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Yumit wants to get kids eating by turning calories into virtual energy for interactive games

As most of us know from personal experience either as parents or when we were children ourselves, eating vegetables isn’t the average child’s favourite part of the day. Some parents pull the vegetables or no dessert card, while others resort to hiding veggies in fun foods. One way or another, there’s hassle and often tears involved.

An Argentinian advertising agency has created a system that may just make dinnertime easier. Wunderman Buenos Aires has created Yumit, which aims to get kids eating by incentivising them. Yumit turns dinner time into an interactive game through a special scale on which a plate of food is set, with sensors monitoring how much food is eaten. Each gram of food eaten turned into virtual energy that can be used in a game.

Jose Azanza Arias, one of the founders of Yumit, said the idea came after a brainstorming session where the team tried to think of everyday problems they could all identify with.

“At a first stage we addressed the problem of food waste and felt that there was a clear opportunity to create a new service or product that would help solve this issue. After a couple of weeks the research led us to directly focus on food waste generated in families homes. Then we found that is a relevant issue that parents face on a daily basis,” Arias said.

“This new path not only seemed to solve our initial concern, but it also represented a great challenge, to develop something that would also help our own team.”

yumit.io
yumit.io

As well as getting kids to eat, the accompanying mobile app for parents allows them to upload the food their child ate, helping them track their child’s nutrition.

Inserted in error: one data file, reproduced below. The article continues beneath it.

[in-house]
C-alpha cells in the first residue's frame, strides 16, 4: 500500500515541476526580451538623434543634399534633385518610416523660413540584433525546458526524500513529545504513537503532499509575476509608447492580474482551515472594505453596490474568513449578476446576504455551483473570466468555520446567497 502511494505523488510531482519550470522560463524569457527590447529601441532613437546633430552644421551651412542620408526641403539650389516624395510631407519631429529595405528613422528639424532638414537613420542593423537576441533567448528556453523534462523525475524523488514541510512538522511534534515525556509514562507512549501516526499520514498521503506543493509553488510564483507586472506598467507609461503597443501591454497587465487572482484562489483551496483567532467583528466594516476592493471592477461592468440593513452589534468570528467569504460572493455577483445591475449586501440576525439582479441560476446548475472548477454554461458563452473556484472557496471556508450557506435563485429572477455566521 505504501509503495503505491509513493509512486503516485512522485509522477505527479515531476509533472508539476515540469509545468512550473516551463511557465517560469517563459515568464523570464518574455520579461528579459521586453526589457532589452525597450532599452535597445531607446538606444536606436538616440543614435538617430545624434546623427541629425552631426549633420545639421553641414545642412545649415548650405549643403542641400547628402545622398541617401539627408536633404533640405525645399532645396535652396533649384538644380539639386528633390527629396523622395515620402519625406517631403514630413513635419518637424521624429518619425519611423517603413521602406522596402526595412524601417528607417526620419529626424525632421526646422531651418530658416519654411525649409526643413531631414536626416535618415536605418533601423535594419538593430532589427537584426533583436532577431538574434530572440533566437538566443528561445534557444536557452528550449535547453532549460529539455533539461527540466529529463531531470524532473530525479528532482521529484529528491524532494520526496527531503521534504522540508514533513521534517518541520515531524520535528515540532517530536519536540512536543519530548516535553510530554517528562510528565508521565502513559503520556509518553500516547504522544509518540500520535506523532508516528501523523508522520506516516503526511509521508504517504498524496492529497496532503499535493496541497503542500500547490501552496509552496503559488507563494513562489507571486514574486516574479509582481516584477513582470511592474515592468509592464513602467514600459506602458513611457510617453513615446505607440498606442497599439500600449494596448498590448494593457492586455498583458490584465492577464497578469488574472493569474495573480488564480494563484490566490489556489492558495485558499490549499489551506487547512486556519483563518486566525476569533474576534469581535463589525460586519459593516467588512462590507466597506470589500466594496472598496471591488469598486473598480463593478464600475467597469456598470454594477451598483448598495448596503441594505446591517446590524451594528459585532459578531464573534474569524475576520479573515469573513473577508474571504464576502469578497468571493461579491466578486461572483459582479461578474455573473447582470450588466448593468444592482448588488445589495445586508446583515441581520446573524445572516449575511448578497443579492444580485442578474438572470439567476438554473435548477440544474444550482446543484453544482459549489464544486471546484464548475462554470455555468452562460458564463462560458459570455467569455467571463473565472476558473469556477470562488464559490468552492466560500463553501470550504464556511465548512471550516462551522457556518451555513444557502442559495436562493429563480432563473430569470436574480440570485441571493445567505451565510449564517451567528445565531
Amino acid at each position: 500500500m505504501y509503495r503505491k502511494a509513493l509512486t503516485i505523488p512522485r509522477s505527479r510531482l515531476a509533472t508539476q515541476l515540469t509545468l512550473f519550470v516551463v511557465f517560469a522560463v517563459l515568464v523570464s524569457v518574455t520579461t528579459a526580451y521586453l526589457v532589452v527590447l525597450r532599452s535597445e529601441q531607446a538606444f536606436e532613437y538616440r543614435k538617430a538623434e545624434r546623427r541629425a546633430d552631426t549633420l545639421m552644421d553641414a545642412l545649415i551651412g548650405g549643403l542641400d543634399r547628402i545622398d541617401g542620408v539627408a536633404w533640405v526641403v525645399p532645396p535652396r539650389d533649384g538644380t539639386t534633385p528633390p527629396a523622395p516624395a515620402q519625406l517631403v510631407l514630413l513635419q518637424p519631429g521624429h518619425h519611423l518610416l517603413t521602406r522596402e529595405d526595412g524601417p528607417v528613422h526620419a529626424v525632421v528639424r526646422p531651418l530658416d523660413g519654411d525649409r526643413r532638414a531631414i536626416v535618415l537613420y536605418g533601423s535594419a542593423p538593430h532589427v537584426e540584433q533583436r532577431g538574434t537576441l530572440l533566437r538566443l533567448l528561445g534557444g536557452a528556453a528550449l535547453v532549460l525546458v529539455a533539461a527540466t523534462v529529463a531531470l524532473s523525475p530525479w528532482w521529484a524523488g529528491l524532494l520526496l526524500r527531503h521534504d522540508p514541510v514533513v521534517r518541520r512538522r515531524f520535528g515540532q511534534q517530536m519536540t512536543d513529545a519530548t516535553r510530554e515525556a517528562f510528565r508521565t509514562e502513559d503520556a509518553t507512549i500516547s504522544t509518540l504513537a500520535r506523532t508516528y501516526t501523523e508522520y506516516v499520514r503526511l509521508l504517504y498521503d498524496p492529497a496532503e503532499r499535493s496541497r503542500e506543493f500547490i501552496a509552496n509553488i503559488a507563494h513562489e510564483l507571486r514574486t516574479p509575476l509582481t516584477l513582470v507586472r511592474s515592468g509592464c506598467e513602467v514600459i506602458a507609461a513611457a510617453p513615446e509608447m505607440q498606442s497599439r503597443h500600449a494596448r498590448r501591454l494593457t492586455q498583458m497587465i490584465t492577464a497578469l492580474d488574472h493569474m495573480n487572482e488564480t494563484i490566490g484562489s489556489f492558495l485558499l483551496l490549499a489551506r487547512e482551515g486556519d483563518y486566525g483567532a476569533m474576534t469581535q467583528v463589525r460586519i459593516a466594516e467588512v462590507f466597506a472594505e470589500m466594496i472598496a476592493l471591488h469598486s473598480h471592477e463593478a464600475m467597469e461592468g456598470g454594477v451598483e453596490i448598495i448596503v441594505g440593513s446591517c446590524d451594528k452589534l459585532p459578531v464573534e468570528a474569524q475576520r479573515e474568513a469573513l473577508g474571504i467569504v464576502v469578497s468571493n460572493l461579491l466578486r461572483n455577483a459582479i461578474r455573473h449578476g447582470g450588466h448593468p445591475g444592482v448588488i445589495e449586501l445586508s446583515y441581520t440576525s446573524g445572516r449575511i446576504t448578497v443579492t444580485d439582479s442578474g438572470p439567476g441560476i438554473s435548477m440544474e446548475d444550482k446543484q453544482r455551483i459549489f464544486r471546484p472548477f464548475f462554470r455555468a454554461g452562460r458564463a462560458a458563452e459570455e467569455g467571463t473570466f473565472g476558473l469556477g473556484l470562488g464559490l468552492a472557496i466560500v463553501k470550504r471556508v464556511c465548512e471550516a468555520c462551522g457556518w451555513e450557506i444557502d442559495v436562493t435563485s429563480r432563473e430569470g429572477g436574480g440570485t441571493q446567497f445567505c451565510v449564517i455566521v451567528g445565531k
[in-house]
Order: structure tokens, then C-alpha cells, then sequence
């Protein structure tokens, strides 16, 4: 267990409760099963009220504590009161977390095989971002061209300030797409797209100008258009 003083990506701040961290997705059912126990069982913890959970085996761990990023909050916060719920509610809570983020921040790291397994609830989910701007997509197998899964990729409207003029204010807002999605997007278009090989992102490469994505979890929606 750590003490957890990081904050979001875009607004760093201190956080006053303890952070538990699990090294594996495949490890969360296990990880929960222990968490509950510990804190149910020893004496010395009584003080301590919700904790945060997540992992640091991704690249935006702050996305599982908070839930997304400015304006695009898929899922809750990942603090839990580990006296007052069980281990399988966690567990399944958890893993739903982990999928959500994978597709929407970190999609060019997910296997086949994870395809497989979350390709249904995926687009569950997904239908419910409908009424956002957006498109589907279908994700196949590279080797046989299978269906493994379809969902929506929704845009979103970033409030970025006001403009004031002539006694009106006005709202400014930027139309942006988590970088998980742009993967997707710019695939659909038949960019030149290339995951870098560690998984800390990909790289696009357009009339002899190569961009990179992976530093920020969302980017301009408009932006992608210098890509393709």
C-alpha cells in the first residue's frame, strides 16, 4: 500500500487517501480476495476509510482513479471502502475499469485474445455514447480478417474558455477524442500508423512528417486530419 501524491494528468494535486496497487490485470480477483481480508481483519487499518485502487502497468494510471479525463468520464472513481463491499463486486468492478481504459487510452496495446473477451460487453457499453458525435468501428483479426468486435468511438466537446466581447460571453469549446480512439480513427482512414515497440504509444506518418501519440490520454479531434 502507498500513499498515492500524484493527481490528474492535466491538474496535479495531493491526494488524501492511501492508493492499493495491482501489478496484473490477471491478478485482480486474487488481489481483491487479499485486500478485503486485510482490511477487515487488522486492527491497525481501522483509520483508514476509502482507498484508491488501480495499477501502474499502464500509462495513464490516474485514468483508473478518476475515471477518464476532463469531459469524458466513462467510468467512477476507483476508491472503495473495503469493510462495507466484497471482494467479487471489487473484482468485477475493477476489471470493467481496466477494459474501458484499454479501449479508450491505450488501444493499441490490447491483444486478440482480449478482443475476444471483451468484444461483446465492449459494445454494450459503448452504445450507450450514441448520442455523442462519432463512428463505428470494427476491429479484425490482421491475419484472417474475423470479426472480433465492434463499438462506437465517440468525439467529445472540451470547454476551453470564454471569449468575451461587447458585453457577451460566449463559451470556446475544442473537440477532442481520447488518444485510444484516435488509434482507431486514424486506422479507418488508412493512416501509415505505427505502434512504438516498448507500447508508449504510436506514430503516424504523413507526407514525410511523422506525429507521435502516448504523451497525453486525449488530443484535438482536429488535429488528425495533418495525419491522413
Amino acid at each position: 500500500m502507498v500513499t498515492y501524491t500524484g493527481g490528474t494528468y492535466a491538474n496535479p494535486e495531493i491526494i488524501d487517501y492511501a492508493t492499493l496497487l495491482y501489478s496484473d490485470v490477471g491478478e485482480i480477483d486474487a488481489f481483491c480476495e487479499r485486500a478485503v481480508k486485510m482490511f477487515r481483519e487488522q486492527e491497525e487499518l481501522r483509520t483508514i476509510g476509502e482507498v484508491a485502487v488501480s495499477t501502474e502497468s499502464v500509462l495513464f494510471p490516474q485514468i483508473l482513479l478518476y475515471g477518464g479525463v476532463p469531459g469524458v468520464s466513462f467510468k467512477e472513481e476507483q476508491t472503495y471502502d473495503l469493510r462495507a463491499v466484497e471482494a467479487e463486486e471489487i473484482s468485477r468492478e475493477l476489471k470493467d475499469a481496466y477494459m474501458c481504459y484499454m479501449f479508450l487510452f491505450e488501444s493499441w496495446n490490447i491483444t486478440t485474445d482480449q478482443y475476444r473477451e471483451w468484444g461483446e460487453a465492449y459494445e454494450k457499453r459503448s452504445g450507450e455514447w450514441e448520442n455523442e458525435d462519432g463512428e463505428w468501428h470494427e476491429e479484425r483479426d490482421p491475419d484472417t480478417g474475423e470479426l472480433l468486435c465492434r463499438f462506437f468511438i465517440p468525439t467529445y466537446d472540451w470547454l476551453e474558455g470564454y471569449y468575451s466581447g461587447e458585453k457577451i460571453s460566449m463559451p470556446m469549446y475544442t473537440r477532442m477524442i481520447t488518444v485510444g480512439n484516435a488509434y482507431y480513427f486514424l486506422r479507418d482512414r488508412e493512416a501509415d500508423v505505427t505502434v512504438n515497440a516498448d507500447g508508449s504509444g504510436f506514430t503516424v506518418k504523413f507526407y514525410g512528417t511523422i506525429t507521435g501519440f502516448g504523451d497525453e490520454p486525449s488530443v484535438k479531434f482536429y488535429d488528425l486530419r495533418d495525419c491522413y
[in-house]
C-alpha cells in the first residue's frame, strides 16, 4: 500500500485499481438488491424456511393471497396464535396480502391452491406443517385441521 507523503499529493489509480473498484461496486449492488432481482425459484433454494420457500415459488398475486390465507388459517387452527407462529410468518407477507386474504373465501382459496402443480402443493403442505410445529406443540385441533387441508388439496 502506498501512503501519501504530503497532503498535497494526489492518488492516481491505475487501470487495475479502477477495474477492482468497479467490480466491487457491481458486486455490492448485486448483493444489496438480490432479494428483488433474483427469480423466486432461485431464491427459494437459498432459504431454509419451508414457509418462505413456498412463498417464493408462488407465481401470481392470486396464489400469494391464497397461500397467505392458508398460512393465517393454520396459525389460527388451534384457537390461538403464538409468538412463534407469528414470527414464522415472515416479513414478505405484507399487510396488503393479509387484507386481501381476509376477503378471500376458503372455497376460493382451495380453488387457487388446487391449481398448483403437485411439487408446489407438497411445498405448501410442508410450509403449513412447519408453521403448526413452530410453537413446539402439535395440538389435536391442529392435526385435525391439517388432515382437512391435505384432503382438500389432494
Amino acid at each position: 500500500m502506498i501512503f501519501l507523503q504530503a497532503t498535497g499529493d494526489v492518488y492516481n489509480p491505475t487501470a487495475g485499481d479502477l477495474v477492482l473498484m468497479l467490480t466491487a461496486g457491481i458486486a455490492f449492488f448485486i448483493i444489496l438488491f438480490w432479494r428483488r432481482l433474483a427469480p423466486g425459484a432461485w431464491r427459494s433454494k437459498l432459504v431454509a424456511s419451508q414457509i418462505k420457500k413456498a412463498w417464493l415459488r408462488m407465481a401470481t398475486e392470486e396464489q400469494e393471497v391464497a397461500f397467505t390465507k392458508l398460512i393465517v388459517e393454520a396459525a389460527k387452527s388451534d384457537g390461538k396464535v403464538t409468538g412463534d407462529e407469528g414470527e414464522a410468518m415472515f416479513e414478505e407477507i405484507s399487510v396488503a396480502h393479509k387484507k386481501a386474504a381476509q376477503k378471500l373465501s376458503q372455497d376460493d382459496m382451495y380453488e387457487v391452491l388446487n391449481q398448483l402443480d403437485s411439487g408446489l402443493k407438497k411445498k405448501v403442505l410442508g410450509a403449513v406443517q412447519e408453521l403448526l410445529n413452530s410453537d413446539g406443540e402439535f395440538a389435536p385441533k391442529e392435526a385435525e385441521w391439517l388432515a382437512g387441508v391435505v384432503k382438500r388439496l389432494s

The development of Yumit posed a significant question for the Wunderman team: how were they, a group of advertisers who had developed and launched a few smartphone apps, going to create a hardware product?

“We therefore had to create a new team including new profiles, involve a technologist and an industrial designer, as well as to design their roles, dynamics and working methodologies which had to be totally collaborative. We are confident that our greatest challenge is yet to come, but we fully support and trust that Yumit is the solution we were looking for,” Arias said.

The system was developed through testing with parents and children, with extensive research done to see what makes a popular children’s product.

Now, before you say that smartphones and tablets shouldn’t be used at the table, the team was in fact careful to create a product that would not disrupt a meal. Data from the meal is synced to devices, to be used after eating.

“Yumit adds a layer of interactivity to a universal ritual, old as humanity itself, and it does it in a noninvasive way, as it integrates well to the existing elements which are part of the family tables worldwide. We even decided that it should not involve too much visible technology since this would interrupt the normal development process of sitting at a table to eat and would deviate the children’s attention,” Arias said.

Wunderman is looking for ways to collaborate with other brands that operate in the same space; Arias said the startup is happy to open its API to companies that want to use the platform and the data it captures to enhance the experience of their games, as Wunderman is not developing the games itself.

Arias said Wunderman isn’t looking to rush to market; they are currently considering going down the crowdfunding route.

“In the short term we would like to close some kind of agreement with an incubator or accelerator to validate and fully develop our solution. At the same time, we hope that they would lead us across the path that will make Yumit a complete, successful, and profitable product.”